If you know Hawaii mostly for beaches and golf courses, you need to understand how unique the islands are when it comes to energy. Each island is a stand-alone grid without interconnections.
When sugar was king, plantations renewably supplied up to half the electricity on some islands. As plantations vanished, imported oil grew so today oil powers 75 percent of Hawaii's electric generation and 90 percent of all non-aviation energy use.
This is not a recipe for sustainability. The 2008 Hawaii Clean Energy Initiative aims to protect Hawaii's energy, economic and environmental future.
October 2010 marked the second anniversary of this landmark clean energy agreement between the State of Hawaii and the Hawaiian Electric companies. The agreement set Hawaii on the path to a 70 percent reduction in fossil fuel consumption by 2030. The targets are a 30 percent reduction statewide in fossil fuel use through energy efficiency and 40 percent through renewable energy substitution in just over 20 years.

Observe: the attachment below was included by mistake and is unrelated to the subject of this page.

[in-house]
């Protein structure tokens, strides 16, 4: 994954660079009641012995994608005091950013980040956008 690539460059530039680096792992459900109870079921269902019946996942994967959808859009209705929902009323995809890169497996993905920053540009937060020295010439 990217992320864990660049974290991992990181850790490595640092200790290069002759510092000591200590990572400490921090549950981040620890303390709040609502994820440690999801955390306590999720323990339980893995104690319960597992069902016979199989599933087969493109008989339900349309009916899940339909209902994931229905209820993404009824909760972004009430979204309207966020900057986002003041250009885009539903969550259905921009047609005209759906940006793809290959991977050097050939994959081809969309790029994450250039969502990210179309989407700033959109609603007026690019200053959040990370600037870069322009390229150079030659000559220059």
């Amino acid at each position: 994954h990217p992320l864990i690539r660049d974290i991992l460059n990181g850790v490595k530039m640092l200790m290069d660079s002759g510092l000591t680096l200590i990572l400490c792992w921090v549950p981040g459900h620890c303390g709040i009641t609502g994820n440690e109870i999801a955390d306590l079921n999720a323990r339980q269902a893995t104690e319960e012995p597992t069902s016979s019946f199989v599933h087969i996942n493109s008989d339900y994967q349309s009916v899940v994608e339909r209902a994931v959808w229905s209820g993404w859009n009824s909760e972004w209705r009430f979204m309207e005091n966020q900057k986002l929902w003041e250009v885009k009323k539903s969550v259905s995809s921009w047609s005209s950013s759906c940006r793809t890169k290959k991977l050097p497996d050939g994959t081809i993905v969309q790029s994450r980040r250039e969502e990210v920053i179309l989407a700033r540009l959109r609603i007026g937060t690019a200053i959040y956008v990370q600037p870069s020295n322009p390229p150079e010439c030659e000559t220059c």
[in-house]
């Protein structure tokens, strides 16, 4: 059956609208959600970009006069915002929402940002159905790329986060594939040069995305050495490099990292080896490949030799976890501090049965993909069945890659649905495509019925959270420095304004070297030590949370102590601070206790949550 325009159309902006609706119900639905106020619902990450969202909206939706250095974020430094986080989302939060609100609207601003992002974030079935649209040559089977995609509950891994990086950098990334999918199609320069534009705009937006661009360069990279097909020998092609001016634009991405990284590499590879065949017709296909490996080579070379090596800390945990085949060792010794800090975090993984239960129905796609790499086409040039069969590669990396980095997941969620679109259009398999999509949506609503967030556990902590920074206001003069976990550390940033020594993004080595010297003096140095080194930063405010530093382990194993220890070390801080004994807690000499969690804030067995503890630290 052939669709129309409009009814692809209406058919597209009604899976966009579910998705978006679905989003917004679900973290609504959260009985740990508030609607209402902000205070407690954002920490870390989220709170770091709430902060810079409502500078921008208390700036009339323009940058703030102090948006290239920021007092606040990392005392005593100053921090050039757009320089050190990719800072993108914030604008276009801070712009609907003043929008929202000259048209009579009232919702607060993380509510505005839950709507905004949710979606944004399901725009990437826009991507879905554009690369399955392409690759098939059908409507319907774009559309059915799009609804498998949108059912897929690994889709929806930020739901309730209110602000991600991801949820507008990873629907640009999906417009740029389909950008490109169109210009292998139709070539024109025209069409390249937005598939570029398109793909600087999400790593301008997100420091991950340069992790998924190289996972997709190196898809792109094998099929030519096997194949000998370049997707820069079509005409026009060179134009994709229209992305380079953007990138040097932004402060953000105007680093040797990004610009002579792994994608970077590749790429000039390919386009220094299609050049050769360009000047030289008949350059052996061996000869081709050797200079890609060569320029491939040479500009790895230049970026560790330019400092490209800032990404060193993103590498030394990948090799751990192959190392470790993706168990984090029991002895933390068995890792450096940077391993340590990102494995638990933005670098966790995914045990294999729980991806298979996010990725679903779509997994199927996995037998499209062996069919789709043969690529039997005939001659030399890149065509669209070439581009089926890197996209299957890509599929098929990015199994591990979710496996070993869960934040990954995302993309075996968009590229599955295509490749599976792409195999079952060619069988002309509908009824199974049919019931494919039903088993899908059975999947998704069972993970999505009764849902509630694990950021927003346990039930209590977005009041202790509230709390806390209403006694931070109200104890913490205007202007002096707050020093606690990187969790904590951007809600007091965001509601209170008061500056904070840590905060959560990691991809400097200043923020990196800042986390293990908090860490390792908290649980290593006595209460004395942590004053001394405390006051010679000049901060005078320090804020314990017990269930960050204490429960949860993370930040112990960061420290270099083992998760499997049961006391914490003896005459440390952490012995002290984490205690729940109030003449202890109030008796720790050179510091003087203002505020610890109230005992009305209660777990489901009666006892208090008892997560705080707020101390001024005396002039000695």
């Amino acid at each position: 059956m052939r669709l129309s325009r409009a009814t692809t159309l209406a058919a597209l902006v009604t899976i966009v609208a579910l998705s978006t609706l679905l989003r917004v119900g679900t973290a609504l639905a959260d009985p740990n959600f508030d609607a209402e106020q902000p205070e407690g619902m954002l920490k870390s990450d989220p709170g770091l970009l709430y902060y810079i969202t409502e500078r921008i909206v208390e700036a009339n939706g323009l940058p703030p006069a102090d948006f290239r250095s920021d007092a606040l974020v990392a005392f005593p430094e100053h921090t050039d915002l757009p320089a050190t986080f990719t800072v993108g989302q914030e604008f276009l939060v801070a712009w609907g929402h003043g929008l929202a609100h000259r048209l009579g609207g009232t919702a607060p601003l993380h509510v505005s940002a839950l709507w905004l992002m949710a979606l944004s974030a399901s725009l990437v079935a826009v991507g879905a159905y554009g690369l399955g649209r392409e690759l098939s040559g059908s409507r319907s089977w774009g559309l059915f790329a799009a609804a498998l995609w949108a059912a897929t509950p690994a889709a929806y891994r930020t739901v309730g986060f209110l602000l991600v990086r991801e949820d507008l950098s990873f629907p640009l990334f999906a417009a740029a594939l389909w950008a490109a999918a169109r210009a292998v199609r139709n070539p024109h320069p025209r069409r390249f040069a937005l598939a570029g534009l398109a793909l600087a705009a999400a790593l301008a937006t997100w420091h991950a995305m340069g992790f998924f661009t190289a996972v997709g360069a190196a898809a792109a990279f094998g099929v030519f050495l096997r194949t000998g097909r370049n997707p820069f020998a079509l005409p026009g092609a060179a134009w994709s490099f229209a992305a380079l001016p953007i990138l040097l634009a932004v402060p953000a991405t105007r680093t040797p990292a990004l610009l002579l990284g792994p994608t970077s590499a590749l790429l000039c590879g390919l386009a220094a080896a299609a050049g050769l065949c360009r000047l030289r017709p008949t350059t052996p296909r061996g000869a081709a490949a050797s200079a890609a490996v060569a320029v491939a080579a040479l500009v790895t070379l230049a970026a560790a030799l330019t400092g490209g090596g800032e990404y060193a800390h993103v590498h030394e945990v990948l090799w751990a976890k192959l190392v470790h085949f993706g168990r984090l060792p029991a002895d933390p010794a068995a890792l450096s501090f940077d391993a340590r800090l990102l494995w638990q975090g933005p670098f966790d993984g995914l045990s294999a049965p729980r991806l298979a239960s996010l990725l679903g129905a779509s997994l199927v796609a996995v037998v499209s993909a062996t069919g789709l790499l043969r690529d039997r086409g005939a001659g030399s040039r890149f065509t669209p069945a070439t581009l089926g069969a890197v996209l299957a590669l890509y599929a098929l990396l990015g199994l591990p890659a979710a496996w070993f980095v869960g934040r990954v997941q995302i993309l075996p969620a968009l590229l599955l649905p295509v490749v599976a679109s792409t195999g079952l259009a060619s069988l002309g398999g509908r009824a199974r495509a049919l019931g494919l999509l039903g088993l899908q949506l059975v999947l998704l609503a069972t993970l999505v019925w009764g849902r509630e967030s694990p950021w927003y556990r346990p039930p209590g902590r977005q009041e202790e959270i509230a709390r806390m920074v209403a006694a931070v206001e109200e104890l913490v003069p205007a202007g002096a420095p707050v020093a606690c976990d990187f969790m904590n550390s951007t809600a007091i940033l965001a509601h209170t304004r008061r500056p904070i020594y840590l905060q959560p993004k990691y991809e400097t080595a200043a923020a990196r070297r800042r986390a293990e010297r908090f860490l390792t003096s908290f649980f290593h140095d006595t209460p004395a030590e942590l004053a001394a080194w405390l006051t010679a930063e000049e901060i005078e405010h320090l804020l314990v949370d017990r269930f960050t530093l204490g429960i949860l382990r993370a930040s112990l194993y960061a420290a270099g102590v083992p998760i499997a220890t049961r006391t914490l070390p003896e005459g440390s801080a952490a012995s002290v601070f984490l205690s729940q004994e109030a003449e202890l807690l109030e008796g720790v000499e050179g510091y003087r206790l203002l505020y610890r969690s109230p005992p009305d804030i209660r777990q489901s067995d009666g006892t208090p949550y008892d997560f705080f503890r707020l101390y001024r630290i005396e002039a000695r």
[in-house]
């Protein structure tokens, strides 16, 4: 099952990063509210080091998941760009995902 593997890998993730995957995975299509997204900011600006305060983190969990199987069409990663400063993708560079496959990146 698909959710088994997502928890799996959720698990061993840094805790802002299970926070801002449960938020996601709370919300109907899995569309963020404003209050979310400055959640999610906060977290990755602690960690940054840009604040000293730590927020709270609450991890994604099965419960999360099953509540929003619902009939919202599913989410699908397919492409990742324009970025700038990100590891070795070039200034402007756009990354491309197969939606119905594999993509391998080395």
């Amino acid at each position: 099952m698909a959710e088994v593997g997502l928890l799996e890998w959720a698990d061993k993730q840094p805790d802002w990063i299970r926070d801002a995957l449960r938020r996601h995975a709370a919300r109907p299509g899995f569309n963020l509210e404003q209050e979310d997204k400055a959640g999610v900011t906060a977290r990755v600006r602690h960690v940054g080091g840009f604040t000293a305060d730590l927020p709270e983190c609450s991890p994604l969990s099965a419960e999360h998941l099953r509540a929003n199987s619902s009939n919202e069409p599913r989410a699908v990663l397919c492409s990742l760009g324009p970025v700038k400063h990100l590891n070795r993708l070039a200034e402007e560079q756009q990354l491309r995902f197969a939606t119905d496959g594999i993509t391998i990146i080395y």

At Hawaiian Electric, Maui Electric and Hawaii Electric Light companies, we are committed to a three-pronged goal: 1) reduce fossil fuel consumption, 2) protect our customers from the volatility of highly variable fossil fuel costs and 3) reduce customer cost to below what it would have been had we continued today's near-total dependence on fossil fuels.
Part of the clean energy agreement calls for changing Hawaii's regulatory model. A newly approved ratemaking model called decoupling disconnects utility revenues from sales to encourage energy conservation and renewable energy. A feed-in-tariff will make it easier for renewable energy developers to enter the market. More dynamic clean energy scenario planning will replace an older, less flexible process. And newly approved electric vehicle charging rates are making Hawaii EV-ready.
With 10 percent of electricity from renewable sources, Hawaii is already among the top half dozen states. The "Big Island" of Hawaii has reached nearly 40 percent renewable generation from geothermal, wind and other sources. Maui is not far behind.